Kim Jarvis: Chargeable events and deficiency relief

Canada Life’s Kim Jarvis looks at chargeable events and deficiency relief in this technical article for Retirement Planner

In the current climate, some individuals may need to withdraw money from their investment bonds.

However, with market volatility, this may mean that when the individual surrenders the investment bond instead of creating a chargeable gain a loss may occur.

It is important to note that while there is no relief under the chargeable event regime for an investment loss under a bond, a special relief called ‘deficiency relief’ may, however, be available to individuals, but only when the bond comes to an end. Deficiency relief is not available to trustees, personal representatives or companies.

It is given as a higher rate income tax reduction. Therefore, if the individual is not liable for higher or additional rate tax in the tax year of the chargeable event, there will be no tax reduction and deficiency relief will be of no benefit.

The purpose of the relief is to ensure that any chargeable gain assessed on earlier partial surrenders on the same bond does not exceed the overall gain on that bond. If, when a bond comes to an end (death, full surrender or maturity), the calculation of gain results in a negative figure and the individual is a higher or additional rate taxpayer, deficiency relief can reduce the overall higher rate income tax liability. It cannot be used to reduce the tax liability at the additional rate.

Deficiency relief

Deficiency relief is calculated as follows. Firstly; does the calculation of the gain result in a negative figure?  If the answer is yes the amount of allowable deficiency relief is the lower of the negative gain at the termination of the bond and the total of previous gains on earlier part surrenders.

Let’s look at an example.

  • Rufus took out a bond on 1 January 2012 for £100,000
  • On 1 February 2014, he took a partial surrender of £50,000
  • An “excess” chargeable gain of £35,000 (£50,000 – (3 x 5% x £100,000)), occurred on the 31 December 2014
  • On 1 May 2020, he fully surrenders the policy for £70,000 when he is a higher rate taxpayer

When calculating the chargeable gain on the full surrender of the bond does a negative figure occur? The formula for calculating a chargeable gain, on full surrender, is TB – (TD+PG), where:

  • TB is the surrender proceeds plus any previous partial surrenders
    • £70,000 + £50,000 = £120,000
  • TD is the total amount invested into the bond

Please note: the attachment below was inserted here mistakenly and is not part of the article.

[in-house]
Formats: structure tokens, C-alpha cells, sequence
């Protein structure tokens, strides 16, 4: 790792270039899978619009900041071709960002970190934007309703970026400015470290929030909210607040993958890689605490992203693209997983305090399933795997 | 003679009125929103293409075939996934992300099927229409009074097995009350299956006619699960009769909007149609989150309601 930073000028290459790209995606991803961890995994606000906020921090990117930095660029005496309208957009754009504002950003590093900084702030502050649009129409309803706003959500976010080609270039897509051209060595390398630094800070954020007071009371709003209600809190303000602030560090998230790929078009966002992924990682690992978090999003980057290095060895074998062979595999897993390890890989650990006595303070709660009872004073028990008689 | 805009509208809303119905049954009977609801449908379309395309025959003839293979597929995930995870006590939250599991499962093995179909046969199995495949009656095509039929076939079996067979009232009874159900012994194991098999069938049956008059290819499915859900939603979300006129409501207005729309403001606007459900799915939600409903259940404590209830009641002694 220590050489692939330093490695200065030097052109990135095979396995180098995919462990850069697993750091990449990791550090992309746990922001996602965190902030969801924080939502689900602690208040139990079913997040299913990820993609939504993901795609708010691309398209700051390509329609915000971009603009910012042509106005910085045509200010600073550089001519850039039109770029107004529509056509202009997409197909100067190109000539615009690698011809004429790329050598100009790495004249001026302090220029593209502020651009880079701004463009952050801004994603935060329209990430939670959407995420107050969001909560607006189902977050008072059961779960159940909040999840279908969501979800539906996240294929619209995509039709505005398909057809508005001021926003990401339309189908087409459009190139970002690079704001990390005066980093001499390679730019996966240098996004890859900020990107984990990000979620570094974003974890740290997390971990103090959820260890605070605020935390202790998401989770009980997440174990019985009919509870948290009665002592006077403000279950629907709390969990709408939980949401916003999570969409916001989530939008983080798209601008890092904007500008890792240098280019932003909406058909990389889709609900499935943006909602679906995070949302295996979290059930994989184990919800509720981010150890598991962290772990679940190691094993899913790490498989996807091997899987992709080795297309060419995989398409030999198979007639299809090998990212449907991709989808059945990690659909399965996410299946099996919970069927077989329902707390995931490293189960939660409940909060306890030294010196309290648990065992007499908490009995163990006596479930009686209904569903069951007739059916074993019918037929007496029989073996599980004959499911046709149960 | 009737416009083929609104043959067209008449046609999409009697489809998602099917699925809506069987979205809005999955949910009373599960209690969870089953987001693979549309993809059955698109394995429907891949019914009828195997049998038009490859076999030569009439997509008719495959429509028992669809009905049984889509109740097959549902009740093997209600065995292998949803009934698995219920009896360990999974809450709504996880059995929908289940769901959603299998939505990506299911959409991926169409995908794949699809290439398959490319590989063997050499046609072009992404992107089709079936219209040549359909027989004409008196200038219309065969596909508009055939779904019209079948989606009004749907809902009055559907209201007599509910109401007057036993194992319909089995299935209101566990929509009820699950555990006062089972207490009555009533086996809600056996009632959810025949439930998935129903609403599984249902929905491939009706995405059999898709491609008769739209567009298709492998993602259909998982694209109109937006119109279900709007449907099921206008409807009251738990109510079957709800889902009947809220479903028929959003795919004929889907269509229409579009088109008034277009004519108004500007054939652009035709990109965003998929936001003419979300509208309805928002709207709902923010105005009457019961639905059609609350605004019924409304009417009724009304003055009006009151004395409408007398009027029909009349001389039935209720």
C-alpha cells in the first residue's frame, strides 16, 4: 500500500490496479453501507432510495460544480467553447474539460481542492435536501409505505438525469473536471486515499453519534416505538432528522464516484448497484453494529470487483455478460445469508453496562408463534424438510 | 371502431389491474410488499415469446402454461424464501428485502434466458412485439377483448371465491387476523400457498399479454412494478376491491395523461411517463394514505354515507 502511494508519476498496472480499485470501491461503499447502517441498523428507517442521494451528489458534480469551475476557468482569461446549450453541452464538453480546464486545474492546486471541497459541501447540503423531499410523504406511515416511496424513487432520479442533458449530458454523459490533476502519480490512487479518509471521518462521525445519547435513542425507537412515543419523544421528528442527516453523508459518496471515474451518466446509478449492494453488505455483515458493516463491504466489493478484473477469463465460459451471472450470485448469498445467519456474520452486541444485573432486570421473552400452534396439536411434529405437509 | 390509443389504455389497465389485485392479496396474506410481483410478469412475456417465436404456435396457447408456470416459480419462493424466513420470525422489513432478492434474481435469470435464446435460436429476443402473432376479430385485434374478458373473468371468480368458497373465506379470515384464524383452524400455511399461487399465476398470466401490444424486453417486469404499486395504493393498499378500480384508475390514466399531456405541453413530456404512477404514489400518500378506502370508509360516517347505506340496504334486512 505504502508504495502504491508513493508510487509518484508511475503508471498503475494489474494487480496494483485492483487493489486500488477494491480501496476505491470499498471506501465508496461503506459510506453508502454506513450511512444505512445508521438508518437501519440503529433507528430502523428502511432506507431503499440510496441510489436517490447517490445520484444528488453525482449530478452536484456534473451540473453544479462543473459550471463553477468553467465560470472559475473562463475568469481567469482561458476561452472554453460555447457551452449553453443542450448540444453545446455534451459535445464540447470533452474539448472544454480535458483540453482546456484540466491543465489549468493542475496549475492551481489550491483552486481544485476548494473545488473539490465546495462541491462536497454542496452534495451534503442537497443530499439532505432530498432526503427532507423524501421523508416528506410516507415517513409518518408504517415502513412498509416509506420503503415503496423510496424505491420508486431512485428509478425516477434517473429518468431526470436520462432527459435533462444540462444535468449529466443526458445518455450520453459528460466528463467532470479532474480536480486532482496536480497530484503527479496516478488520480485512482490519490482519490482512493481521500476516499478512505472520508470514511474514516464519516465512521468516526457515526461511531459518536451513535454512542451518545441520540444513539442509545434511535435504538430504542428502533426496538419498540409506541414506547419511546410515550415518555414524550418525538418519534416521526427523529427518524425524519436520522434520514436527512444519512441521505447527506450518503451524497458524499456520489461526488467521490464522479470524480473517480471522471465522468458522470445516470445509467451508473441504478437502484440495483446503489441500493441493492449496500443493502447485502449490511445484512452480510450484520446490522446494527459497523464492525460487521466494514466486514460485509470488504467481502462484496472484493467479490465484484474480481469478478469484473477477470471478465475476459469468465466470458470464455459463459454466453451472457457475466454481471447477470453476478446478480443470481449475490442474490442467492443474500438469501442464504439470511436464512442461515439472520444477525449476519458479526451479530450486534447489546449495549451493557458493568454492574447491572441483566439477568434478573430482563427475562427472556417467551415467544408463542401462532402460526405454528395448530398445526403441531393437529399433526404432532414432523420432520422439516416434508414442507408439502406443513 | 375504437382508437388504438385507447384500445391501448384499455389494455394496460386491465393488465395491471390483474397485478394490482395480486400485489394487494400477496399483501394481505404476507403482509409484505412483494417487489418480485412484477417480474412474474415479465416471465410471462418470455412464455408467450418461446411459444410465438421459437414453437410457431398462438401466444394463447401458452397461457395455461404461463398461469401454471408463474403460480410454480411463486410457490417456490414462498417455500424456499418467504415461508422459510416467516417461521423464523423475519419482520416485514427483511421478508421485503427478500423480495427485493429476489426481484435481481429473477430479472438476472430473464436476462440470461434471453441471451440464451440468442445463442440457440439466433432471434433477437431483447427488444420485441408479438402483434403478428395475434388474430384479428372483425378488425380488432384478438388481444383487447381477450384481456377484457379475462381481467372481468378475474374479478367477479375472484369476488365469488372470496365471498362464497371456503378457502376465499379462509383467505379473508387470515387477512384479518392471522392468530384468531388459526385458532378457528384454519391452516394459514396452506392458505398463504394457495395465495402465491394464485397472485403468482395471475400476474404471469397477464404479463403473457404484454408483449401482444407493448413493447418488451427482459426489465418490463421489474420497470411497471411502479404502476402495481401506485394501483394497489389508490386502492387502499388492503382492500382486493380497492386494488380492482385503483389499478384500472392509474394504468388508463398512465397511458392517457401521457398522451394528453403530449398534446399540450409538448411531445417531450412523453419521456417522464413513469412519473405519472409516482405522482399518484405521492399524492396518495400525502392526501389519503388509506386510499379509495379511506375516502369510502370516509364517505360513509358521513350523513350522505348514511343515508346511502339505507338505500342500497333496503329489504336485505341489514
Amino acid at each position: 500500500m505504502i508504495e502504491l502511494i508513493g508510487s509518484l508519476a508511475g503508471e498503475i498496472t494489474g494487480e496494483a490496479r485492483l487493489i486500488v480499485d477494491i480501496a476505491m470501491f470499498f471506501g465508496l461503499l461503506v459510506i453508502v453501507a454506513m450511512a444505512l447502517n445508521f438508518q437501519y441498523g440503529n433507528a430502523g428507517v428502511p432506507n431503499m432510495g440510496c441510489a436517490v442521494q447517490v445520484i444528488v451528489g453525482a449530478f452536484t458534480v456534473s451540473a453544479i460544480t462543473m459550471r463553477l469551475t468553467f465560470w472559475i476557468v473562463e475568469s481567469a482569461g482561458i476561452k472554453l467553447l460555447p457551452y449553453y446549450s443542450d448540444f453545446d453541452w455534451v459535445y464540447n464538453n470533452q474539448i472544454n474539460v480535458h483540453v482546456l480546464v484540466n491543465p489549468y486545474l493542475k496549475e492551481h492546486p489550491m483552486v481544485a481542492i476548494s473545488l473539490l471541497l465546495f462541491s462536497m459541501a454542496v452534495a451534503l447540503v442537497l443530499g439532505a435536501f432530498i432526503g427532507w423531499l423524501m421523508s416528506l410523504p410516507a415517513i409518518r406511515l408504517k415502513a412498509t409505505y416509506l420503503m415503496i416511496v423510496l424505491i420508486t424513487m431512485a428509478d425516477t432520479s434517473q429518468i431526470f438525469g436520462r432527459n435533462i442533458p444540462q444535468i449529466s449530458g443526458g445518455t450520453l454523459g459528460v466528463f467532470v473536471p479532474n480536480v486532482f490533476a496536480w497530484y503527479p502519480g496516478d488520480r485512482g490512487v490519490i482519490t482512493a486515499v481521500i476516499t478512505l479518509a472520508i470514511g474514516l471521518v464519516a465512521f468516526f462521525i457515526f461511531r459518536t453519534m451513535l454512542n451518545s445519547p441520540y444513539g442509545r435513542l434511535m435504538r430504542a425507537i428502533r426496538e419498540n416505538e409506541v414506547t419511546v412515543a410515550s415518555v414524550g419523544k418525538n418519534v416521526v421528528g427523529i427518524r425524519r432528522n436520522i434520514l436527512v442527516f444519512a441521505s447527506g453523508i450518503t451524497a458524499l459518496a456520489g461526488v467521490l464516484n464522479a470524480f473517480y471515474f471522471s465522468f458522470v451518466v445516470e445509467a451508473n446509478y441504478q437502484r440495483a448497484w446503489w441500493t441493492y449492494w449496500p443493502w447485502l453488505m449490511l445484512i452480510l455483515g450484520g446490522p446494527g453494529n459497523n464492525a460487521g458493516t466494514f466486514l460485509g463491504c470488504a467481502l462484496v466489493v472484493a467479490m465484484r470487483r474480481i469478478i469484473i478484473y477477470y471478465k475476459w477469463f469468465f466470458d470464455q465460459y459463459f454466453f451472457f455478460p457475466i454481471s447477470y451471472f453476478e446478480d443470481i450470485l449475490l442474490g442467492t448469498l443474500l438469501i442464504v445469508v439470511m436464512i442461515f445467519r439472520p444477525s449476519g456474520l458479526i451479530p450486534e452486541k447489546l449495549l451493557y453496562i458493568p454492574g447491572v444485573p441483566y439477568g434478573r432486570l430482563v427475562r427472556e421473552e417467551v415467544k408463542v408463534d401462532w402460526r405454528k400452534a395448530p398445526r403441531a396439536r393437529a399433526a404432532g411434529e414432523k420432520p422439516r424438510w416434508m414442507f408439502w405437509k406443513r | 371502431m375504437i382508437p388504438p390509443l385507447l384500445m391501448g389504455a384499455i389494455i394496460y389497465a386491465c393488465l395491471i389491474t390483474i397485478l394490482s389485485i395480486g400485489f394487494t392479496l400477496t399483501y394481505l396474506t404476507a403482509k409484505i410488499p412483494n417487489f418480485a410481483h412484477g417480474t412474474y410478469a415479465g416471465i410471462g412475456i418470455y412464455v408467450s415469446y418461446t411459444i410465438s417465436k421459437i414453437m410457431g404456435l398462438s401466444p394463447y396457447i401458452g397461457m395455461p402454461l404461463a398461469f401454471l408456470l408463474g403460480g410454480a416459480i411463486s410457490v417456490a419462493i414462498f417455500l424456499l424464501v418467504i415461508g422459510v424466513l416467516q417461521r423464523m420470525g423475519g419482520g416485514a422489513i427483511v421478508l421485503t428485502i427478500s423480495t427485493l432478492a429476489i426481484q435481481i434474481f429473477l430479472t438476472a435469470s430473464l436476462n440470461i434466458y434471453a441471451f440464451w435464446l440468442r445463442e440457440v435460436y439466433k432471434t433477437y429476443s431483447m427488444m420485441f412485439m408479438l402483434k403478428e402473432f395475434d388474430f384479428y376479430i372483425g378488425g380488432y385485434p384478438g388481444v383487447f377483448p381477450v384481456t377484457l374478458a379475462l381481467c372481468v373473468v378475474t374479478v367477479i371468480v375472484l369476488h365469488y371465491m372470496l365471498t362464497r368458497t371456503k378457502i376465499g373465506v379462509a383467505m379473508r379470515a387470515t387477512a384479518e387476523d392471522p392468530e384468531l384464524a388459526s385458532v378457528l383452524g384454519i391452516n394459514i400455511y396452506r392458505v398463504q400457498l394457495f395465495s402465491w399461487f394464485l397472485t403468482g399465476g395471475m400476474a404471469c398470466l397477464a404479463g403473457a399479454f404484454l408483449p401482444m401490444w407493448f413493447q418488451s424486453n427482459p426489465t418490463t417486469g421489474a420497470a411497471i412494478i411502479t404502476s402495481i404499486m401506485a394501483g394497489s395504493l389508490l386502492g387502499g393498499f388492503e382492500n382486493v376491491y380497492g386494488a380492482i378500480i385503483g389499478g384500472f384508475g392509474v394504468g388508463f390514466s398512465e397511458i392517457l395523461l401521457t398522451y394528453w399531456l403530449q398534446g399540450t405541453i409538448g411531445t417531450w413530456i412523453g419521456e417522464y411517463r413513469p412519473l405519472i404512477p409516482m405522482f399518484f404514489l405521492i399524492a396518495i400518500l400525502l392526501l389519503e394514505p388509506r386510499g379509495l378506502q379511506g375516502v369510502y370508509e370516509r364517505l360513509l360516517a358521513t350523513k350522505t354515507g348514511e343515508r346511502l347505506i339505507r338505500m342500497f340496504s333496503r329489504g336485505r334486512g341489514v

• £100,000
  • PG it the total amount of gains treated as arising on calculation events occurring before the surrender or maturity. This is the total amount of previous chargeable excesses created by partial withdrawals in excess of the 5% allowance
    • £35,000
  • £120,000 – (£100,000 +£35,000) = -£15,000

As a negative figure has resulted, deficiency relief is available but it is limited to the lower of the negative figure on surrender (£15,000) or the total of previous gains on earlier partial surrenders (£35,000). So, the amount of deficiency relief that Rufus can claim is limited to £15,000.

Secondly, the relief is given by extending the basic rate band by the amount of the loss. This means that in the 2020/21 tax year up to a further £15,000 of Rufus’s taxable income is chargeable at the basic rate instead of the higher rate.

Remember that only income liable for higher rate tax is relieved, so for example if Rufus had taxable income of £45,000 only £7,500 can be relieved (£45,000-£37,500 (basic rate tax band 2020/21)), and the remainder is lost. This means that £7,500 of Rufus’s income will be taxed at 20%, not 40% as would otherwise have been the case.

Alternatively, if Rufus had taxable income of £55,000 a further £15,000 would be taxed at 20% with £2,500 being taxed at 40%.

When considering deficiency relief you need to be aware that the amount of relief is restricted to the total chargeable gains that have been assessed on the individual who is claiming the relief. So, in the example above, if the previous gain had been made by another policyholder before it was assigned to Rufus, no relief would be available to him when he surrendered the bond.

Deficiency relief can be a valuable relief, but remember that as with all reliefs there are conditions that need to be satisfied in order for it to be claimed:

  • The individual must at least be a higher rate taxpayer
  • It is not available on “excess” events, only on full termination of the bond
  • Previous “excess” events must have occurred on the bond

With the current market turmoil clients have been naturally concerned about their finances in the short term with some needing to access their investment bonds.

But as there is no relief when an individual fully surrenders a bond resulting in a negative figure, having made no previous withdrawals, it is essential, in the current climate, that professional advice is sought.

Kim Jarvis is technical manager at Canada Life